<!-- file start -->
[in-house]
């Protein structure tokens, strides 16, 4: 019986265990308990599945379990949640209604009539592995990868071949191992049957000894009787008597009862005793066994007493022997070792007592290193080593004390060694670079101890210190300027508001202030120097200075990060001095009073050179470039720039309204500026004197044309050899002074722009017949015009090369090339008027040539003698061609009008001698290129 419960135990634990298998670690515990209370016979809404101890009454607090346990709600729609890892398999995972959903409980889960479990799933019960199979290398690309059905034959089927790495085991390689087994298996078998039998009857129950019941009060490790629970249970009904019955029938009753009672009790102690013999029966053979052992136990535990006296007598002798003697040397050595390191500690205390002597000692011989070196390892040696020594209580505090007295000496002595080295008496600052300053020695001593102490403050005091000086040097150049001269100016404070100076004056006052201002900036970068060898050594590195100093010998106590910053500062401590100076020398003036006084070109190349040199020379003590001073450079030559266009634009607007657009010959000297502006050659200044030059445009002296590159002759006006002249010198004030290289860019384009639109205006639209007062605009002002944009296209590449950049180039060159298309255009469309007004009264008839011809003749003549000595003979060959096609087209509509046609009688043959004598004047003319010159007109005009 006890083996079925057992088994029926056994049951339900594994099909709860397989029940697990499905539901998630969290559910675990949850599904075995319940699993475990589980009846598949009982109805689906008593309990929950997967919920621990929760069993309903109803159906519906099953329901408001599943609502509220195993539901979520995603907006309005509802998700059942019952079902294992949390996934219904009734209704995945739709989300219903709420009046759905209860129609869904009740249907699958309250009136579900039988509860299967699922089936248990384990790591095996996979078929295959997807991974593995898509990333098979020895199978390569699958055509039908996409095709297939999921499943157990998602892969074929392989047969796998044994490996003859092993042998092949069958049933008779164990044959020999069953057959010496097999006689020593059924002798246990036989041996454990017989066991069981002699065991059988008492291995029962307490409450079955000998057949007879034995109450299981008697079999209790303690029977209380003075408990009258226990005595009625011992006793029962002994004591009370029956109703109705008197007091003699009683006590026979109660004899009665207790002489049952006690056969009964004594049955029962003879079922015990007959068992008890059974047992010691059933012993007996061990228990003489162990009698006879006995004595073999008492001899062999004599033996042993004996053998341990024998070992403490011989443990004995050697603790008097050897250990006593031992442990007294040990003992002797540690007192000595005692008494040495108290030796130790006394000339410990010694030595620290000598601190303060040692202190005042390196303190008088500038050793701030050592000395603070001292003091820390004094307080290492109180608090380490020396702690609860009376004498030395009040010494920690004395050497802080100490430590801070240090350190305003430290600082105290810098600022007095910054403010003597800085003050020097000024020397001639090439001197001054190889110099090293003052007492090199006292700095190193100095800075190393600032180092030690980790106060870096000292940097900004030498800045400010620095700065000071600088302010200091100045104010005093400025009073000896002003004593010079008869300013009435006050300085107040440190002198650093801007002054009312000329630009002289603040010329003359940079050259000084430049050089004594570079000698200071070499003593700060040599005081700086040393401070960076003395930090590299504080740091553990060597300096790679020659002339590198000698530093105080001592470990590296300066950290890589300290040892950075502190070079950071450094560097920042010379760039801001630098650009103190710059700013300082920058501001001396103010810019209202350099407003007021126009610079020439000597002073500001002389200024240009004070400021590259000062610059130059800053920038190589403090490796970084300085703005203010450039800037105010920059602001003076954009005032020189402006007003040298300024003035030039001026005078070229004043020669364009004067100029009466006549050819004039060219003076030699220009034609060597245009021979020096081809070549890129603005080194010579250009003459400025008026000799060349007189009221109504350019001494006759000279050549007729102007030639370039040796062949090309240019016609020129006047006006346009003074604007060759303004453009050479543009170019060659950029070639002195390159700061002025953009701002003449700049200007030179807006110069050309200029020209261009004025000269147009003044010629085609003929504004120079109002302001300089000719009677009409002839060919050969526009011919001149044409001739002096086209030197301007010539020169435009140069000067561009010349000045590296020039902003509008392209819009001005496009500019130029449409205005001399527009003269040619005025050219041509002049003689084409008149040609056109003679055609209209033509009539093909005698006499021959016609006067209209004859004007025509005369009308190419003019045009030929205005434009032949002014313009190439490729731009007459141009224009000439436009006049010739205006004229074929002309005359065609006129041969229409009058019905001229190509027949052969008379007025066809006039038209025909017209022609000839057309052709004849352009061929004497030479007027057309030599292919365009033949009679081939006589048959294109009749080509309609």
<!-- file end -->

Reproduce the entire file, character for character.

[in-house]
């Protein structure tokens, strides 16, 4: 019986265990308990599945379990949640209604009539592995990868071949191992049957000894009787008597009862005793066994007493022997070792007592290193080593004390060694670079101890210190300027508001202030120097200075990060001095009073050179470039720039309204500026004197044309050899002074722009017949015009090369090339008027040539003698061609009008001698290129 419960135990634990298998670690515990209370016979809404101890009454607090346990709600729609890892398999995972959903409980889960479990799933019960199979290398690309059905034959089927790495085991390689087994298996078998039998009857129950019941009060490790629970249970009904019955029938009753009672009790102690013999029966053979052992136990535990006296007598002798003697040397050595390191500690205390002597000692011989070196390892040696020594209580505090007295000496002595080295008496600052300053020695001593102490403050005091000086040097150049001269100016404070100076004056006052201002900036970068060898050594590195100093010998106590910053500062401590100076020398003036006084070109190349040199020379003590001073450079030559266009634009607007657009010959000297502006050659200044030059445009002296590159002759006006002249010198004030290289860019384009639109205006639209007062605009002002944009296209590449950049180039060159298309255009469309007004009264008839011809003749003549000595003979060959096609087209509509046609009688043959004598004047003319010159007109005009 006890083996079925057992088994029926056994049951339900594994099909709860397989029940697990499905539901998630969290559910675990949850599904075995319940699993475990589980009846598949009982109805689906008593309990929950997967919920621990929760069993309903109803159906519906099953329901408001599943609502509220195993539901979520995603907006309005509802998700059942019952079902294992949390996934219904009734209704995945739709989300219903709420009046759905209860129609869904009740249907699958309250009136579900039988509860299967699922089936248990384990790591095996996979078929295959997807991974593995898509990333098979020895199978390569699958055509039908996409095709297939999921499943157990998602892969074929392989047969796998044994490996003859092993042998092949069958049933008779164990044959020999069953057959010496097999006689020593059924002798246990036989041996454990017989066991069981002699065991059988008492291995029962307490409450079955000998057949007879034995109450299981008697079999209790303690029977209380003075408990009258226990005595009625011992006793029962002994004591009370029956109703109705008197007091003699009683006590026979109660004899009665207790002489049952006690056969009964004594049955029962003879079922015990007959068992008890059974047992010691059933012993007996061990228990003489162990009698006879006995004595073999008492001899062999004599033996042993004996053998341990024998070992403490011989443990004995050697603790008097050897250990006593031992442990007294040990003992002797540690007192000595005692008494040495108290030796130790006394000339410990010694030595620290000598601190303060040692202190005042390196303190008088500038050793701030050592000395603070001292003091820390004094307080290492109180608090380490020396702690609860009376004498030395009040010494920690004395050497802080100490430590801070240090350190305003430290600082105290810098600022007095910054403010003597800085003050020097000024020397001639090439001197001054190889110099090293003052007492090199006292700095190193100095800075190393600032180092030690980790106060870096000292940097900004030498800045400010620095700065000071600088302010200091100045104010005093400025009073000896002003004593010079008869300013009435006050300085107040440190002198650093801007002054009312000329630009002289603040010329003359940079050259000084430049050089004594570079000698200071070499003593700060040599005081700086040393401070960076003395930090590299504080740091553990060597300096790679020659002339590198000698530093105080001592470990590296300066950290890589300290040892950075502190070079950071450094560097920042010379760039801001630098650009103190710059700013300082920058501001001396103010810019209202350099407003007021126009610079020439000597002073500001002389200024240009004070400021590259000062610059130059800053920038190589403090490796970084300085703005203010450039800037105010920059602001003076954009005032020189402006007003040298300024003035030039001026005078070229004043020669364009004067100029009466006549050819004039060219003076030699220009034609060597245009021979020096081809070549890129603005080194010579250009003459400025008026000799060349007189009221109504350019001494006759000279050549007729102007030639370039040796062949090309240019016609020129006047006006346009003074604007060759303004453009050479543009170019060659950029070639002195390159700061002025953009701002003449700049200007030179807006110069050309200029020209261009004025000269147009003044010629085609003929504004120079109002302001300089000719009677009409002839060919050969526009011919001149044409001739002096086209030197301007010539020169435009140069000067561009010349000045590296020039902003509008392209819009001005496009500019130029449409205005001399527009003269040619005025050219041509002049003689084409008149040609056109003679055609209209033509009539093909005698006499021959016609006067209209004859004007025509005369009308190419003019045009030929205005434009032949002014313009190439490729731009007459141009224009000439436009006049010739205006004229074929002309005359065609006129041969229409009058019905001229190509027949052969008379007025066809006039038209025909017209022609000839057309052709004849352009061929004497030479007027057309030599292919365009033949009679081939006589048959294109009749080509309609």